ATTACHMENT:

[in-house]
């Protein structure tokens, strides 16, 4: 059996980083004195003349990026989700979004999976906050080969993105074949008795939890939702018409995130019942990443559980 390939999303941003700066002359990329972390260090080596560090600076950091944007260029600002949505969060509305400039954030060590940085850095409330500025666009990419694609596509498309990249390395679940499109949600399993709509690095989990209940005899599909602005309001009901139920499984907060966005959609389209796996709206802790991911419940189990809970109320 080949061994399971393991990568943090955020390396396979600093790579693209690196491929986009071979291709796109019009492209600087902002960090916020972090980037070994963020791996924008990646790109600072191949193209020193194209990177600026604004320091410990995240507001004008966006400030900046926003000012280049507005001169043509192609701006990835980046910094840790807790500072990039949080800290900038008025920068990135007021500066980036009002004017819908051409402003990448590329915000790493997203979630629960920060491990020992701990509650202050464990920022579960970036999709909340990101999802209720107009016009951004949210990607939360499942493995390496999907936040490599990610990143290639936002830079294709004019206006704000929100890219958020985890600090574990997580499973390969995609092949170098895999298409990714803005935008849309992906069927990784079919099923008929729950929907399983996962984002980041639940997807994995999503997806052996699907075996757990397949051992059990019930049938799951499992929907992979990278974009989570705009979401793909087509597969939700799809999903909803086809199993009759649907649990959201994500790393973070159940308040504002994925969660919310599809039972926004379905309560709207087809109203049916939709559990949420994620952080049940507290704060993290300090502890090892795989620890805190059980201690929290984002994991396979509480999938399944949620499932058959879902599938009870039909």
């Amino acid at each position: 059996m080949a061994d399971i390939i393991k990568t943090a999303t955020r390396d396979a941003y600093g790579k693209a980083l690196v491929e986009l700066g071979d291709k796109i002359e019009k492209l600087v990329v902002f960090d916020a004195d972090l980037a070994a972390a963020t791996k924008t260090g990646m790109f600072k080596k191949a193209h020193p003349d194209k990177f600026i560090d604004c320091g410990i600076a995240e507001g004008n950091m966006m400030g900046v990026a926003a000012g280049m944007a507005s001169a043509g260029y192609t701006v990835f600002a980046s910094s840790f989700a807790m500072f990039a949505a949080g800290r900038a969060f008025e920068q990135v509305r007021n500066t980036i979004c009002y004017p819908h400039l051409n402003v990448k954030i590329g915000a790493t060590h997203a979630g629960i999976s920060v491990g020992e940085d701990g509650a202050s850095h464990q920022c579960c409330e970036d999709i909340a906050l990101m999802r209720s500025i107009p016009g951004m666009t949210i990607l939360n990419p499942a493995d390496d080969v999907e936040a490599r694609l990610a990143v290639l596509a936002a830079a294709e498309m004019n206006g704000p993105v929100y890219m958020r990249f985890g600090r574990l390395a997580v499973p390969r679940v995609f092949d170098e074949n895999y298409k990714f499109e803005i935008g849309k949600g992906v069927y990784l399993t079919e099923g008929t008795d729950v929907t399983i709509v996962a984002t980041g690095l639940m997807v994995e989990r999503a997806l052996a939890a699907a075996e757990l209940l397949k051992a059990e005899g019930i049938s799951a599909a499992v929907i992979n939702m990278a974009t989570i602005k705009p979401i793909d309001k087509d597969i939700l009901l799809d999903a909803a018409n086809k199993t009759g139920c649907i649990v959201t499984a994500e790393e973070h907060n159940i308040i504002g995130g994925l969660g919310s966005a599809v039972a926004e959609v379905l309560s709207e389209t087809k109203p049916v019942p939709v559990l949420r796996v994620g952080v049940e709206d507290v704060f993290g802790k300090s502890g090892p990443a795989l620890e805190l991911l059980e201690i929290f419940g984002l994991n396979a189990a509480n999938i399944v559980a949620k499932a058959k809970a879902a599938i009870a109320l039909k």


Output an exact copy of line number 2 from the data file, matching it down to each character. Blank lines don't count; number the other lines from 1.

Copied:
């Protein structure tokens, strides 16, 4: 059996980083004195003349990026989700979004999976906050080969993105074949008795939890939702018409995130019942990443559980 390939999303941003700066002359990329972390260090080596560090600076950091944007260029600002949505969060509305400039954030060590940085850095409330500025666009990419694609596509498309990249390395679940499109949600399993709509690095989990209940005899599909602005309001009901139920499984907060966005959609389209796996709206802790991911419940189990809970109320 080949061994399971393991990568943090955020390396396979600093790579693209690196491929986009071979291709796109019009492209600087902002960090916020972090980037070994963020791996924008990646790109600072191949193209020193194209990177600026604004320091410990995240507001004008966006400030900046926003000012280049507005001169043509192609701006990835980046910094840790807790500072990039949080800290900038008025920068990135007021500066980036009002004017819908051409402003990448590329915000790493997203979630629960920060491990020992701990509650202050464990920022579960970036999709909340990101999802209720107009016009951004949210990607939360499942493995390496999907936040490599990610990143290639936002830079294709004019206006704000929100890219958020985890600090574990997580499973390969995609092949170098895999298409990714803005935008849309992906069927990784079919099923008929729950929907399983996962984002980041639940997807994995999503997806052996699907075996757990397949051992059990019930049938799951499992929907992979990278974009989570705009979401793909087509597969939700799809999903909803086809199993009759649907649990959201994500790393973070159940308040504002994925969660919310599809039972926004379905309560709207087809109203049916939709559990949420994620952080049940507290704060993290300090502890090892795989620890805190059980201690929290984002994991396979509480999938399944949620499932058959879902599938009870039909």